After working in the heavy civil arena for a number of years for an owner-agency, a contractor, and a consultant, I have come to several conclusions:
It is amazing how little we know about something as simple as rocks and oil. Hot (and warm and cold) mix asphalt can be constructed with a wide variety of materials using a wide variety of methods and tools and is asked to perform in a wide variety of conditions – loading, environmental, and support. When we add sampling and testing error, the occasional poorly-written specification, and the sometimes conflicting interests of producers, contractors, engineers, and owners, there is some truth in the old adage that the answer to any question about asphalt concrete is, “it depends.”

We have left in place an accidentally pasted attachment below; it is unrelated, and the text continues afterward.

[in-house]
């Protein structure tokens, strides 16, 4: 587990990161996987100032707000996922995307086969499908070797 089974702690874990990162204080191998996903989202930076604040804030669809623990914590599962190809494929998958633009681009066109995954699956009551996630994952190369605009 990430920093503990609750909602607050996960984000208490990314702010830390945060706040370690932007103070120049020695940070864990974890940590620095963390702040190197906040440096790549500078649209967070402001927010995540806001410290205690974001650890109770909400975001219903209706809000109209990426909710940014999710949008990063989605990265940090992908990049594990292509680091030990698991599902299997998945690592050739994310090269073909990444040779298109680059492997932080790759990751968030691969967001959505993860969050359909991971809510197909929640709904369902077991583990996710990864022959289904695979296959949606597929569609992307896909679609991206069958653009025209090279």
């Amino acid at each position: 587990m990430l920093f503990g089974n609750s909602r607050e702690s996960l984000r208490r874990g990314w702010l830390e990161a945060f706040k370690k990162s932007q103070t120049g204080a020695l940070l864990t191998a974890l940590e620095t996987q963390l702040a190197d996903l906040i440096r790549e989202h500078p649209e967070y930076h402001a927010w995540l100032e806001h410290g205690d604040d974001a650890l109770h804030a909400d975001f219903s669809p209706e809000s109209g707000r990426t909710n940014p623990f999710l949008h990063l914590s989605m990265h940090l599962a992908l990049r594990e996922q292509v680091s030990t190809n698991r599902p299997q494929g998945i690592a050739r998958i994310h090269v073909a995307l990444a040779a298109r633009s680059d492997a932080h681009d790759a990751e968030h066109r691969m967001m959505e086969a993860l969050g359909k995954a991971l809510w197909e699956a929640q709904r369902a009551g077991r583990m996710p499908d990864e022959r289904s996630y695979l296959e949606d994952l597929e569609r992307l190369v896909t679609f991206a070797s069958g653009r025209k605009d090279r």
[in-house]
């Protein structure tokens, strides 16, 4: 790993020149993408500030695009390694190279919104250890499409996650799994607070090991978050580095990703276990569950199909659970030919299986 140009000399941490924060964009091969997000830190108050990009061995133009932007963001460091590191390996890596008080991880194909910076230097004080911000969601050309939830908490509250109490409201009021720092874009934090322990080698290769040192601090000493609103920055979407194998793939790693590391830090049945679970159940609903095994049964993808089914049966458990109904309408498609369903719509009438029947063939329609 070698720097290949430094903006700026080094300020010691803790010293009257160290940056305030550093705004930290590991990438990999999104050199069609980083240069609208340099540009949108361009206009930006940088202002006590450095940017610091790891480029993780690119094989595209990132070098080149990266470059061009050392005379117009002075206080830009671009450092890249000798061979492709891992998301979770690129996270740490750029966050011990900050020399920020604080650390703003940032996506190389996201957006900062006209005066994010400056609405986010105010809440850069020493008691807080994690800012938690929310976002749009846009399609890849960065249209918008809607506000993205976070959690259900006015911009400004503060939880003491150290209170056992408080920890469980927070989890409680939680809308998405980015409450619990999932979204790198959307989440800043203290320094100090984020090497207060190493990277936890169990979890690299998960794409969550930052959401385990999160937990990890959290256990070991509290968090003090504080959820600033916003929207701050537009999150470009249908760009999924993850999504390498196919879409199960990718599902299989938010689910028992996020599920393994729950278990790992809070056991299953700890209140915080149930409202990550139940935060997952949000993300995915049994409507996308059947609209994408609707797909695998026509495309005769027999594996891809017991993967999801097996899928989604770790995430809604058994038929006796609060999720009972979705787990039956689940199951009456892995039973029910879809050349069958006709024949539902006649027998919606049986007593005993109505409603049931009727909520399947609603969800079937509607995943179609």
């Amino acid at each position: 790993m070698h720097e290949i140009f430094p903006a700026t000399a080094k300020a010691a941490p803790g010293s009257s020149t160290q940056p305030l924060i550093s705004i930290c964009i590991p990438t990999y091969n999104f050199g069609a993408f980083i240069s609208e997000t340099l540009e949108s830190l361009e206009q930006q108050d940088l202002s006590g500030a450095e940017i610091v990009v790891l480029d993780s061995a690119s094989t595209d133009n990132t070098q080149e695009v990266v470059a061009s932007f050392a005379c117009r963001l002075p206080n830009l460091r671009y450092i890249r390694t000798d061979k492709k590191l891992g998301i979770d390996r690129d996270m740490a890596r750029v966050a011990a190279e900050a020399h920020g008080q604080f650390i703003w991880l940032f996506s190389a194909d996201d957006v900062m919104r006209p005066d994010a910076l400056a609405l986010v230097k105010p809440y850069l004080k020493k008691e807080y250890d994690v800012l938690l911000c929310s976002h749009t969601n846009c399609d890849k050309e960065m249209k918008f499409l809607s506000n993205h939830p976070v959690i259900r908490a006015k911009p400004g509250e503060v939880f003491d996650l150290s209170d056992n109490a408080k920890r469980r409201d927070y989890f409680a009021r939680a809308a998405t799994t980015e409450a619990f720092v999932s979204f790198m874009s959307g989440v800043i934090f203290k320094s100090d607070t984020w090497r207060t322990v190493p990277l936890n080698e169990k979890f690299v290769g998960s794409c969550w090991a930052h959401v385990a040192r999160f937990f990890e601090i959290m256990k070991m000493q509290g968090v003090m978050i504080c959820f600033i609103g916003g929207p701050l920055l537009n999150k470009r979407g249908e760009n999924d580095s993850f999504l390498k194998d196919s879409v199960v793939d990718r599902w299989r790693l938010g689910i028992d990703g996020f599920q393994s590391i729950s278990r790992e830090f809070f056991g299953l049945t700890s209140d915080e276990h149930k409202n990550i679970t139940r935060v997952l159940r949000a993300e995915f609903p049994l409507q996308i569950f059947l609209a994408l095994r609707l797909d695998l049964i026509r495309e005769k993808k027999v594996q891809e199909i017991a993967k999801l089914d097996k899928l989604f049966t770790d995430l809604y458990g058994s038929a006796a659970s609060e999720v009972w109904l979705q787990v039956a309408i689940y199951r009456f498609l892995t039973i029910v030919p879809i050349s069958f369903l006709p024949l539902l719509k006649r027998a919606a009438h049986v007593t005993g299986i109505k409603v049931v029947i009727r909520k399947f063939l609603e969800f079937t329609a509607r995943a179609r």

You can never know too much. While some might respond that knowing too much may not result in the most competitive bid or proposal, it reminds me of the axiom: “If you think education is expensive, try ignorance.” Change generally comes slowly to the asphalt construction industry, but it does come. The more we can all understand the basic principles and how to convey that information, the more we can focus on the unusual, the unique, and the innovation that truly provides value.
Small problems are easier to solve than big problems. I never cease to be amazed by how little effort will be put into up-front efforts to prevent, solve, or mitigate problems when they are in their infancy when compared to the effort that will be put into placing blame after the problem reaches full flower. Like saving the earth from an asteroid, a little push early on is far more effective than massive efforts expended when it is too late. Or, as a friend is fond of saying, “it’s not who’s right, but what’s right.”